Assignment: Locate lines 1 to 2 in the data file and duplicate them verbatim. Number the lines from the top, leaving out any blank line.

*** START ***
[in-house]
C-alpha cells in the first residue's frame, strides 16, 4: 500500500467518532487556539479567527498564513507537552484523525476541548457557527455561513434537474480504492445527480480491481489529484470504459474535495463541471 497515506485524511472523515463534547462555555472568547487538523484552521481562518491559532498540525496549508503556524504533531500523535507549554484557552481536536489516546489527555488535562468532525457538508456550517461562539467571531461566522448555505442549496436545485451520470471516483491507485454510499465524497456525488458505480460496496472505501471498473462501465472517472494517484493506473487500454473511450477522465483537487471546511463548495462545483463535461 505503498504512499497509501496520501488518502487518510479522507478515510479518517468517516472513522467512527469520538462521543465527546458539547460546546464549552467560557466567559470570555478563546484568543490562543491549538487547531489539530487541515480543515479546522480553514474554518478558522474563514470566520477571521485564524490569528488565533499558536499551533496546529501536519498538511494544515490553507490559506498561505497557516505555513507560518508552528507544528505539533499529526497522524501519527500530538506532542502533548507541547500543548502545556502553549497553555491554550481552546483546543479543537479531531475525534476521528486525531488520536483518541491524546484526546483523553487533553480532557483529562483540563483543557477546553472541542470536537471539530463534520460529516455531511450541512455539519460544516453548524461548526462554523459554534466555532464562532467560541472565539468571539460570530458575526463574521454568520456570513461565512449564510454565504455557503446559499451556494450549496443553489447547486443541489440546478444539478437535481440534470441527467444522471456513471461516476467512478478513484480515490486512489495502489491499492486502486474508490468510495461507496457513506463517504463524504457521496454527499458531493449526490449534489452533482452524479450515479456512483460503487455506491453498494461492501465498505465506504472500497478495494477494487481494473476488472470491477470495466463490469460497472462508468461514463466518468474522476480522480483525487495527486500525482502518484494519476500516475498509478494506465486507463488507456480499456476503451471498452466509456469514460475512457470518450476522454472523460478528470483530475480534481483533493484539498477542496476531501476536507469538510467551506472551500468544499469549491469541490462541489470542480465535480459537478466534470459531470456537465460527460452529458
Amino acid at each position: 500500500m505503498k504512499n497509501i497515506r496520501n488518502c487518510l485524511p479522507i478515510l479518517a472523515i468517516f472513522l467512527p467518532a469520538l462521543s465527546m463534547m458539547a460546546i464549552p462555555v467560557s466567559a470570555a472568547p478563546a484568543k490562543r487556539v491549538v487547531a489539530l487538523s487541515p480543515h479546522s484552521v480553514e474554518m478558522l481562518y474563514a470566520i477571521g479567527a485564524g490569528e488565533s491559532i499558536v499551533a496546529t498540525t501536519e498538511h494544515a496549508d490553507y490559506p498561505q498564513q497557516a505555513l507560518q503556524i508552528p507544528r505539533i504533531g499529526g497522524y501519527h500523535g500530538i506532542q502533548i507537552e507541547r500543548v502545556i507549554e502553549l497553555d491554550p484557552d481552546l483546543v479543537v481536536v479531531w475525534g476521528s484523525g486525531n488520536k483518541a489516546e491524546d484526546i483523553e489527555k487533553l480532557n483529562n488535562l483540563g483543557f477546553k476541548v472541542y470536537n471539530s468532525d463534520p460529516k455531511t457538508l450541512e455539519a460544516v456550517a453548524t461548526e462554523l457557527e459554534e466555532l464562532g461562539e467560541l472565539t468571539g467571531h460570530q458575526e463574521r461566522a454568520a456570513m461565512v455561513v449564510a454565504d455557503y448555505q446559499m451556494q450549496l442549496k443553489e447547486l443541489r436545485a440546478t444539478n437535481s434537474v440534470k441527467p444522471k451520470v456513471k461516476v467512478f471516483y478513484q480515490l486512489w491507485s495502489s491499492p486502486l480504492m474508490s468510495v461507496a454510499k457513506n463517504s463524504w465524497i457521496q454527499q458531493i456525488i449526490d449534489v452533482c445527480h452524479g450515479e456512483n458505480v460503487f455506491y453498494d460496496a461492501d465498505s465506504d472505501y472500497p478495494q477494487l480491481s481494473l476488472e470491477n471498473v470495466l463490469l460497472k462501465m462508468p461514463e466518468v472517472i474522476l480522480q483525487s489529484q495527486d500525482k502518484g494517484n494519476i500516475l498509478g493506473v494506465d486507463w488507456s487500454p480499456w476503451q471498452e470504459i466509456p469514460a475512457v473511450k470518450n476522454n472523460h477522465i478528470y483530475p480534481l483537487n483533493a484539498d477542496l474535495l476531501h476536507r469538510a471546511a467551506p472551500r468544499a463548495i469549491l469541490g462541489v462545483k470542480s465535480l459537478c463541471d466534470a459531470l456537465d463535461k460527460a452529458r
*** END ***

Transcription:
[in-house]
C-alpha cells in the first residue's frame, strides 16, 4: 500500500467518532487556539479567527498564513507537552484523525476541548457557527455561513434537474480504492445527480480491481489529484470504459474535495463541471 497515506485524511472523515463534547462555555472568547487538523484552521481562518491559532498540525496549508503556524504533531500523535507549554484557552481536536489516546489527555488535562468532525457538508456550517461562539467571531461566522448555505442549496436545485451520470471516483491507485454510499465524497456525488458505480460496496472505501471498473462501465472517472494517484493506473487500454473511450477522465483537487471546511463548495462545483463535461 505503498504512499497509501496520501488518502487518510479522507478515510479518517468517516472513522467512527469520538462521543465527546458539547460546546464549552467560557466567559470570555478563546484568543490562543491549538487547531489539530487541515480543515479546522480553514474554518478558522474563514470566520477571521485564524490569528488565533499558536499551533496546529501536519498538511494544515490553507490559506498561505497557516505555513507560518508552528507544528505539533499529526497522524501519527500530538506532542502533548507541547500543548502545556502553549497553555491554550481552546483546543479543537479531531475525534476521528486525531488520536483518541491524546484526546483523553487533553480532557483529562483540563483543557477546553472541542470536537471539530463534520460529516455531511450541512455539519460544516453548524461548526462554523459554534466555532464562532467560541472565539468571539460570530458575526463574521454568520456570513461565512449564510454565504455557503446559499451556494450549496443553489447547486443541489440546478444539478437535481440534470441527467444522471456513471461516476467512478478513484480515490486512489495502489491499492486502486474508490468510495461507496457513506463517504463524504457521496454527499458531493449526490449534489452533482452524479450515479456512483460503487455506491453498494461492501465498505465506504472500497478495494477494487481494473476488472470491477470495466463490469460497472462508468461514463466518468474522476480522480483525487495527486500525482502518484494519476500516475498509478494506465486507463488507456480499456476503451471498452466509456469514460475512457470518450476522454472523460478528470483530475480534481483533493484539498477542496476531501476536507469538510467551506472551500468544499469549491469541490462541489470542480465535480459537478466534470459531470456537465460527460452529458